A mail survey was conducted of all Institute of Chartered Accountants of New Zealand accredited Tertiary Education Institutions and 300 randomly selected New Zealand companies to ascertain the views of management accounting academics and practitioners on the contents of management accounting courses and the skills and competencies of recent graduates. The results show that practitioners placed an emphasis on traditional management accounting techniques, while academics placed an emphasis on contemporary techniques. Both groups were in agreement on the skills and characteristics required of recent graduates. An interesting finding was the emergence of negative comments on the arrogance of new graduates and an increased need for graduates to be work ready. These two aspects were not a feature of previous studies. The implications of the results are that academics cannot ignore the teaching of traditional management accounting techniques and may need to increase the coverage of the issues involved in implementing contemporary management accounting techniques.
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    The impact of events on annual reporting disclosures
    (2003) Hooks, J. J.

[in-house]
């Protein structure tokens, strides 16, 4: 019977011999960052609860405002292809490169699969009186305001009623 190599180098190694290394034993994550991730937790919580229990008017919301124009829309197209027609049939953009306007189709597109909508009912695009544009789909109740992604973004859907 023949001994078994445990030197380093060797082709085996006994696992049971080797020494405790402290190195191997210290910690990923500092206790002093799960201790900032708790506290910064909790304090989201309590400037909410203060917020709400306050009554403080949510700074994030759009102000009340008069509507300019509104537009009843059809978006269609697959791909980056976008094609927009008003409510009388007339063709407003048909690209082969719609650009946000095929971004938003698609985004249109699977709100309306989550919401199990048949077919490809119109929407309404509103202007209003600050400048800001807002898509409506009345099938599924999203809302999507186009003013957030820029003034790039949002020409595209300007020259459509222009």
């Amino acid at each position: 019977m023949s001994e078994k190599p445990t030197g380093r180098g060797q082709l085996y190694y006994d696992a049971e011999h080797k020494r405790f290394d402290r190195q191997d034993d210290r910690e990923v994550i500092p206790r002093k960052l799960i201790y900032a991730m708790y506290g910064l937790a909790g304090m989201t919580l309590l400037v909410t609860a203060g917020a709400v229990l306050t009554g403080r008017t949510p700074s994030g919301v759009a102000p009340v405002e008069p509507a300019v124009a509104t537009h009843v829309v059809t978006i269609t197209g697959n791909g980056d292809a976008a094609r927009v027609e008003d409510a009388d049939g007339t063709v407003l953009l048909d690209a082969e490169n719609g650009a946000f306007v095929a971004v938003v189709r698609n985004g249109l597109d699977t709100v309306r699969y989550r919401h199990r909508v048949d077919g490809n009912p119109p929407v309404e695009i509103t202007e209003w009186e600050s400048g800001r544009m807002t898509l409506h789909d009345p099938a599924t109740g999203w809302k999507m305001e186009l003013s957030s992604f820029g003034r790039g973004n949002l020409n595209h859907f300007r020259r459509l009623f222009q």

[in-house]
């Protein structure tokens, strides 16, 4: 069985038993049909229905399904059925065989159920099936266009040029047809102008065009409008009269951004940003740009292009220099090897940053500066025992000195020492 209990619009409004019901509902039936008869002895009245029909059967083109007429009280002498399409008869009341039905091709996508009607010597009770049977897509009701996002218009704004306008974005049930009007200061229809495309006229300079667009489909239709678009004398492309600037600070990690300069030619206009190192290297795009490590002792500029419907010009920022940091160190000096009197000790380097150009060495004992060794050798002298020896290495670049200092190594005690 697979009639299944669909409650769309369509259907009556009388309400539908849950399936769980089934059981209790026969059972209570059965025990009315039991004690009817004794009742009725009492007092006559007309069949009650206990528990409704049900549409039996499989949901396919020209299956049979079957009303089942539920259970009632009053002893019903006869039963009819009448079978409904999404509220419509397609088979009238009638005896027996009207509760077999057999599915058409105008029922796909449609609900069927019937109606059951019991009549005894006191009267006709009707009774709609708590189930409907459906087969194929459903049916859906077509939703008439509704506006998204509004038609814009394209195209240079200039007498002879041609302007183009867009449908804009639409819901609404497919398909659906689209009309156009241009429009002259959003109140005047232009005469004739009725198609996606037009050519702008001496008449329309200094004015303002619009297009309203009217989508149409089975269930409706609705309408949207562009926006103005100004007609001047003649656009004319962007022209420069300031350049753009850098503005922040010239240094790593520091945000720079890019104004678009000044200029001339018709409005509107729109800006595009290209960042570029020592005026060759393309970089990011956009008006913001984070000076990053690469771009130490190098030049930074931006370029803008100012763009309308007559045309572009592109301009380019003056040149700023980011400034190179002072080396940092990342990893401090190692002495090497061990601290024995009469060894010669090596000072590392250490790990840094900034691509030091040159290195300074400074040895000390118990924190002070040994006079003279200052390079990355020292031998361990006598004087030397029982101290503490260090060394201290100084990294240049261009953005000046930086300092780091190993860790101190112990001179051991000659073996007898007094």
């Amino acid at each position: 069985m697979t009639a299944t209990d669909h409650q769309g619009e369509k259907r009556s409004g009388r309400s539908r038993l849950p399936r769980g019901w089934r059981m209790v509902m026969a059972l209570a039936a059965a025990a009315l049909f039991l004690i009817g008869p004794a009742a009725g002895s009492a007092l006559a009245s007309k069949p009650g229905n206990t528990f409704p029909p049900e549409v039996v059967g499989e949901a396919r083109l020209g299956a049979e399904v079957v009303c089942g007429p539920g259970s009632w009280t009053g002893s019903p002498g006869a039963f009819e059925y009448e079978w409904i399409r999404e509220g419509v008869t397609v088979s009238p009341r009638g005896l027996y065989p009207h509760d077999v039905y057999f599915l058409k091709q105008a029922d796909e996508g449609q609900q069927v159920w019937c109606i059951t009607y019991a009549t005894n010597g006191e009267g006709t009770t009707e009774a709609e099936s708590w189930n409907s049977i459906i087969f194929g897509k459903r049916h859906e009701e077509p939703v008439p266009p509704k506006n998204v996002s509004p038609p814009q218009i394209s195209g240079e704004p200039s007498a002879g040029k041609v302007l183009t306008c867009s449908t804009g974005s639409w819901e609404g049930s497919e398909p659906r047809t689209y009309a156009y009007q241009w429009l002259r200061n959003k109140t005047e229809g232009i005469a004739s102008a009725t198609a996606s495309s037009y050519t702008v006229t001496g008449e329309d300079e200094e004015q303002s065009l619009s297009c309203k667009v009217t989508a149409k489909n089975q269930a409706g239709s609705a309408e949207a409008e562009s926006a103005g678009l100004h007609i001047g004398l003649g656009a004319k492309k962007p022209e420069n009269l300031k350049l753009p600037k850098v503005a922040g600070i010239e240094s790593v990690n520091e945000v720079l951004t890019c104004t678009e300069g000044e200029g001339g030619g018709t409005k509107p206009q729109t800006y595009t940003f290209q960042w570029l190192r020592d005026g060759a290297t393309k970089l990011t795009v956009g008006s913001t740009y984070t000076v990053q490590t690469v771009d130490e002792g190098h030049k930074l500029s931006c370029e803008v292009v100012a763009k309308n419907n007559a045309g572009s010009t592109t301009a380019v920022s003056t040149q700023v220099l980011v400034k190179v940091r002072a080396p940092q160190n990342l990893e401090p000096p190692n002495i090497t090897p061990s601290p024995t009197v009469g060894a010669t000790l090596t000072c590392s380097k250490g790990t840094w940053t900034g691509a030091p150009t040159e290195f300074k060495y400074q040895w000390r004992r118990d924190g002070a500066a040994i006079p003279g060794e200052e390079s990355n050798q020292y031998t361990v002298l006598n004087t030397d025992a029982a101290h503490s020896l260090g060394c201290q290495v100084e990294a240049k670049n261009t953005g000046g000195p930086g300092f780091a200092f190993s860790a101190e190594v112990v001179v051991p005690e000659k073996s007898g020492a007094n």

Burchell, Club and Hopwood (1985) considered that “little is known of how...wider social forces can impinge upon and change accounting” (p.382). This study identifies six political forces that may have instigated changes in accounting practice and annual reporting of a New Zealand electricity entity. Based on the literature (Hopwood, 1983, 1990; Napier, 1989; Gray and Haslam, 1990; Thomson, 1993) it is expected that significant changes in the environment in which the entity operates will effect changes in reporting. The study compares the annual report disclosures of an Electricity Supply Authority on a yearly basis from 1970 to 2001 - a 18 year period with little significant environmental impact in the electricity industry with a period of intense activity in the following 14 years. The study found considerable evidence that the change from a local body accountable to electors/consumers to a public company accountable to shareholders, led to a greater emphasis on profits and earnings per share as a means of measuring performance. It identifies specific changes in accounting practice that support this view as well as a period of “big bath” accounting, decreasing disclosure of commercially sensitive information, and the increasing use of dramatic presentation in the annual report.